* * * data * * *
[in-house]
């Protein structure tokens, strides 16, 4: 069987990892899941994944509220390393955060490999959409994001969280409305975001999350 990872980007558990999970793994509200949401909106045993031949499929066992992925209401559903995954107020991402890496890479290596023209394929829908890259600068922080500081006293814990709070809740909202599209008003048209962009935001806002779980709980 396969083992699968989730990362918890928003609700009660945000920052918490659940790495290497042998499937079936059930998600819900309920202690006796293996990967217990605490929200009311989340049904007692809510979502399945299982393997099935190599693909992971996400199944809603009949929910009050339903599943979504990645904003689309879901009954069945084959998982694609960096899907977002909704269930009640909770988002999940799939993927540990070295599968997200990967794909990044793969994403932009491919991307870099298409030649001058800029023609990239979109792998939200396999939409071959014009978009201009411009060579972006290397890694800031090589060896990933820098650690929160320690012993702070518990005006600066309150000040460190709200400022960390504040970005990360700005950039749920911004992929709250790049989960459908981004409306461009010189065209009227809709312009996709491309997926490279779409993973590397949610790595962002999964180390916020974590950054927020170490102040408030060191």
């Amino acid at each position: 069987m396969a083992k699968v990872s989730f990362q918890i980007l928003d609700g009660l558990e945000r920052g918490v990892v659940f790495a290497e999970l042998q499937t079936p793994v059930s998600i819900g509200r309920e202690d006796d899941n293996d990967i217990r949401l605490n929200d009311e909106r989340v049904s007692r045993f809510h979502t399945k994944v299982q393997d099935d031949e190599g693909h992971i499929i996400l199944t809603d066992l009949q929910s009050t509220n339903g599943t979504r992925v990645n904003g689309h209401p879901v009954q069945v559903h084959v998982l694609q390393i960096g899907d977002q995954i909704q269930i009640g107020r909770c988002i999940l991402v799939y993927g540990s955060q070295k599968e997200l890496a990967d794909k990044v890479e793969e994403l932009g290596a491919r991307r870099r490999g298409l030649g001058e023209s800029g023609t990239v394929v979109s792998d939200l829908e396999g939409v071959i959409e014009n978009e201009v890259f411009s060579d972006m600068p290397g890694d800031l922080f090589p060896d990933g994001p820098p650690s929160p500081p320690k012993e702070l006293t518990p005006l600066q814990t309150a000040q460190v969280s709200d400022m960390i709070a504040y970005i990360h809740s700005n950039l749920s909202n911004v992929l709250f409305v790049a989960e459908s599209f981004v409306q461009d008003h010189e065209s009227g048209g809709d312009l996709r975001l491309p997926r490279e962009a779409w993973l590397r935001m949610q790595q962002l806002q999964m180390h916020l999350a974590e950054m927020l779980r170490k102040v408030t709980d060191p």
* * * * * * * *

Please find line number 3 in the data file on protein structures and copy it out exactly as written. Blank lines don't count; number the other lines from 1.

């Amino acid at each position: 069987m396969a083992k699968v990872s989730f990362q918890i980007l928003d609700g009660l558990e945000r920052g918490v990892v659940f790495a290497e999970l042998q499937t079936p793994v059930s998600i819900g509200r309920e202690d006796d899941n293996d990967i217990r949401l605490n929200d009311e909106r989340v049904s007692r045993f809510h979502t399945k994944v299982q393997d099935d031949e190599g693909h992971i499929i996400l199944t809603d066992l009949q929910s009050t509220n339903g599943t979504r992925v990645n904003g689309h209401p879901v009954q069945v559903h084959v998982l694609q390393i960096g899907d977002q995954i909704q269930i009640g107020r909770c988002i999940l991402v799939y993927g540990s955060q070295k599968e997200l890496a990967d794909k990044v890479e793969e994403l932009g290596a491919r991307r870099r490999g298409l030649g001058e023209s800029g023609t990239v394929v979109s792998d939200l829908e396999g939409v071959i959409e014009n978009e201009v890259f411009s060579d972006m600068p290397g890694d800031l922080f090589p060896d990933g994001p820098p650690s929160p500081p320690k012993e702070l006293t518990p005006l600066q814990t309150a000040q460190v969280s709200d400022m960390i709070a504040y970005i990360h809740s700005n950039l749920s909202n911004v992929l709250f409305v790049a989960e459908s599209f981004v409306q461009d008003h010189e065209s009227g048209g809709d312009l996709r975001l491309p997926r490279e962009a779409w993973l590397r935001m949610q790595q962002l806002q999964m180390h916020l999350a974590e950054m927020l779980r170490k102040v408030t709980d060191p």